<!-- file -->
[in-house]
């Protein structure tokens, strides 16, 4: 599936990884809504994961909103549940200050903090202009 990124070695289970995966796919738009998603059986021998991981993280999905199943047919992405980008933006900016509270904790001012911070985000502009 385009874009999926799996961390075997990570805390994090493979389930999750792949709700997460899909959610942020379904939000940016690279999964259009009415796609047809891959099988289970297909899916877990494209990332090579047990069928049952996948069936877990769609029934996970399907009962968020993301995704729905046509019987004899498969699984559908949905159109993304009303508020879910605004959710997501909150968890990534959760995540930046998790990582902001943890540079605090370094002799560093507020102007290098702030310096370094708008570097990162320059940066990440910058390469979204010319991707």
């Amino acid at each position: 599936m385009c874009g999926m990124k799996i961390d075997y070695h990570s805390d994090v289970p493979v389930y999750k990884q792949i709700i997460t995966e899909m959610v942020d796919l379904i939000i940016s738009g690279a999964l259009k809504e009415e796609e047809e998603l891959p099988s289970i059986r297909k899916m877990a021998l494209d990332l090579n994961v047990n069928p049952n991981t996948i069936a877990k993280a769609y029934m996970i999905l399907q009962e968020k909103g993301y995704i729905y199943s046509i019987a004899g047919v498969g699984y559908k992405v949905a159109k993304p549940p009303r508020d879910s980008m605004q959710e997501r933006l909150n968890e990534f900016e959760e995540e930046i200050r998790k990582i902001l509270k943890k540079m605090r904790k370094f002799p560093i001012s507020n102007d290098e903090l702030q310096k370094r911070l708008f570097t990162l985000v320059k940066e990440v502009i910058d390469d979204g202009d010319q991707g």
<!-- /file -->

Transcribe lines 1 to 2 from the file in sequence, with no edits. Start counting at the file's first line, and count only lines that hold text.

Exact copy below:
[in-house]
């Protein structure tokens, strides 16, 4: 599936990884809504994961909103549940200050903090202009 990124070695289970995966796919738009998603059986021998991981993280999905199943047919992405980008933006900016509270904790001012911070985000502009 385009874009999926799996961390075997990570805390994090493979389930999750792949709700997460899909959610942020379904939000940016690279999964259009009415796609047809891959099988289970297909899916877990494209990332090579047990069928049952996948069936877990769609029934996970399907009962968020993301995704729905046509019987004899498969699984559908949905159109993304009303508020879910605004959710997501909150968890990534959760995540930046998790990582902001943890540079605090370094002799560093507020102007290098702030310096370094708008570097990162320059940066990440910058390469979204010319991707």